Is Rigor Contagious?

Much of the theory and practice of statistics and econometrics is characterized by a toxic mixture of rigor and sloppiness. Methods are justified based on seemingly pure principles that can’t survive reality. Examples of these principles include random sampling, unbiased estimation, hypothesis testing, Bayesian inference, and causal identification. Examples of uncomfortable reality include nonresponse, varying effects, researcher degrees of freedom, actual prior information, and the desire for external validity. We discuss a series of scenarios where researchers naively think that rigor in one part of their design and analysis will assure rigor on their larger conclusions, and then we discuss possible hierarchical Bayesian solutions in which the load of rigor is more evenly balanced across the chain of scientific reasoning.

The talk (for the Sustainable Development seminar) will be Mon 27 Feb, 4:15-5:45, in room 801 International Affairs Building at Columbia.

Any plans to publish slides or a white paper based on this talk?

Sentinel:

I’ve been phasing out slides—that’s the topic of a future post—but I do plan to write a paper on this. Haven’t done it yet, though.

May be this quote from Tolstoy fits: “Happy families are all alike; every unhappy family is unhappy in its own way.” (from Anna Karenina)

By focusing on that list of pure principles, we are focusing on happy families — what we should practice if things were perfect. There is one happy family of random sampling methods, for example, and a small set of estimators and variance estimates to go with those sampling methods.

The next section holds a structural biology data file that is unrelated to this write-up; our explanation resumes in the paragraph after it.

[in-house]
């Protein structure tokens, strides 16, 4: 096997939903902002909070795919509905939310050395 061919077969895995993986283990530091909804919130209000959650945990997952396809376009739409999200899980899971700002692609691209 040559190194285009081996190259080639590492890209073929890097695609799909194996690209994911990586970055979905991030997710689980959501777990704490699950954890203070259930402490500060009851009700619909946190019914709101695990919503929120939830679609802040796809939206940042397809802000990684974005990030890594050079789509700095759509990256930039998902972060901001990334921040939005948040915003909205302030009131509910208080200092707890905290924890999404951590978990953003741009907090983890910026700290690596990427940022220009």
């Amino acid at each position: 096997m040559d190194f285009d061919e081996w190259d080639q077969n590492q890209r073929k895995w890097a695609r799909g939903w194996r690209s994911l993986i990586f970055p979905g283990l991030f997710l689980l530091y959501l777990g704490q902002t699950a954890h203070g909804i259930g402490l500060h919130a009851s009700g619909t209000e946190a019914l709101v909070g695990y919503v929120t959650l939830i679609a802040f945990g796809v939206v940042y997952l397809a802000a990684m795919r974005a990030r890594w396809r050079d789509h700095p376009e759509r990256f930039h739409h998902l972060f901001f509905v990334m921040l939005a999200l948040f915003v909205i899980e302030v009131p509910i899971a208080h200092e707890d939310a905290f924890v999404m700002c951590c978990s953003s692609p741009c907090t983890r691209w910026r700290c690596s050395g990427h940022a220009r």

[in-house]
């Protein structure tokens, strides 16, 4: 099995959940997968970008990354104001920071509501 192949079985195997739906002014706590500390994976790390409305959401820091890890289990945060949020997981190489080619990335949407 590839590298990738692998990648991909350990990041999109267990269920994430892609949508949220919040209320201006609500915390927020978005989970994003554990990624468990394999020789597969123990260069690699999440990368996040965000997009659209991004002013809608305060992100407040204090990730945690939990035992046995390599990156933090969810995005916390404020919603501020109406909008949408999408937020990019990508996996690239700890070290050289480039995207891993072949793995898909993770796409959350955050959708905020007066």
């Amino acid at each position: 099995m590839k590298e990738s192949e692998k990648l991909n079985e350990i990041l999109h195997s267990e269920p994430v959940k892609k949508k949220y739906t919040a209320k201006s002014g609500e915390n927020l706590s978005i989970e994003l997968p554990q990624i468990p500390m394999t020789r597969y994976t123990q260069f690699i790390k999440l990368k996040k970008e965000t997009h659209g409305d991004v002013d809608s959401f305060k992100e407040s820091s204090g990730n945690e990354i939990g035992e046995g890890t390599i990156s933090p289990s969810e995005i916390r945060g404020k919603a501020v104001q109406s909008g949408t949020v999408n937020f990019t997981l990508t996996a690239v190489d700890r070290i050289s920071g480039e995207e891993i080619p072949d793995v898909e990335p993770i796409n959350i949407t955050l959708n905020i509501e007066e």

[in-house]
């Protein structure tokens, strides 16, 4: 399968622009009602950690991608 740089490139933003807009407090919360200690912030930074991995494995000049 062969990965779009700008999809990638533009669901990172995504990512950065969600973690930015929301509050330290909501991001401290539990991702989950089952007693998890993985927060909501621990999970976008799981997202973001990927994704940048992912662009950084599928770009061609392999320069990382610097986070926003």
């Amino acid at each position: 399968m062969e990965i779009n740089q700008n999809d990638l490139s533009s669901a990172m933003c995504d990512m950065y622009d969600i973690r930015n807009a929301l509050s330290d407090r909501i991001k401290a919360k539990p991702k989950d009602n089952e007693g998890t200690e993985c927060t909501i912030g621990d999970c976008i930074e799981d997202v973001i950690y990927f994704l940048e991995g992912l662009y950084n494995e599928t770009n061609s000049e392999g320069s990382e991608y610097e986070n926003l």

But every set of real data problems is likely to be different. In some areas, we have a decent characterization of the ways they can be different and what to do about them (I’d put missing data in this class). But each data set has its own potential pitfalls and its own potential leverage points.

An example of unusual pitfalls: How many of you have to check that the data wasn’t sent to you in octal, rather than decimal? When there is a “-1” in the unit sales field, does that mean a return, does that mean a coupon discount, etc. and how does that vary by store? Similarly, nonresponse biases and question wording and question context biases are known to exist, but both understanding the problem and figuring out how to adjust can be difficult.

That’s perhaps why we cling to the fictions of a ‘happy family’ research.

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